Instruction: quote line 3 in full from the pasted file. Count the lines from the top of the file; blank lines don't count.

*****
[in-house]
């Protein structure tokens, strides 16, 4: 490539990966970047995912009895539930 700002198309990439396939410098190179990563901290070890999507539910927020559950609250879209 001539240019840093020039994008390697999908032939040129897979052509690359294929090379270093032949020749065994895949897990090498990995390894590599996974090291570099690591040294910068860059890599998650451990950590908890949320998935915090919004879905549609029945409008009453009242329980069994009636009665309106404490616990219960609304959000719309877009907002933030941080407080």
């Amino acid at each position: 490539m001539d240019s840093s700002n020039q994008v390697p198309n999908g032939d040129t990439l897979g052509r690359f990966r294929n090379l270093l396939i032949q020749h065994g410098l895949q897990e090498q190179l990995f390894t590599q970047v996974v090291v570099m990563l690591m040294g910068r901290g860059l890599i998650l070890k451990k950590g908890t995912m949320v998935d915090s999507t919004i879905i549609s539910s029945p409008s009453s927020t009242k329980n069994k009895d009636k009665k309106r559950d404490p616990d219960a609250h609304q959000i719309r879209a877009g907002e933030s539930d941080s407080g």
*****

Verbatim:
């Amino acid at each position: 490539m001539d240019s840093s700002n020039q994008v390697p198309n999908g032939d040129t990439l897979g052509r690359f990966r294929n090379l270093l396939i032949q020749h065994g410098l895949q897990e090498q190179l990995f390894t590599q970047v996974v090291v570099m990563l690591m040294g910068r901290g860059l890599i998650l070890k451990k950590g908890t995912m949320v998935d915090s999507t919004i879905i549609s539910s029945p409008s009453s927020t009242k329980n069994k009895d009636k009665k309106r559950d404490p616990d219960a609250h609304q959000i719309r879209a877009g907002e933030s539930d941080s407080g």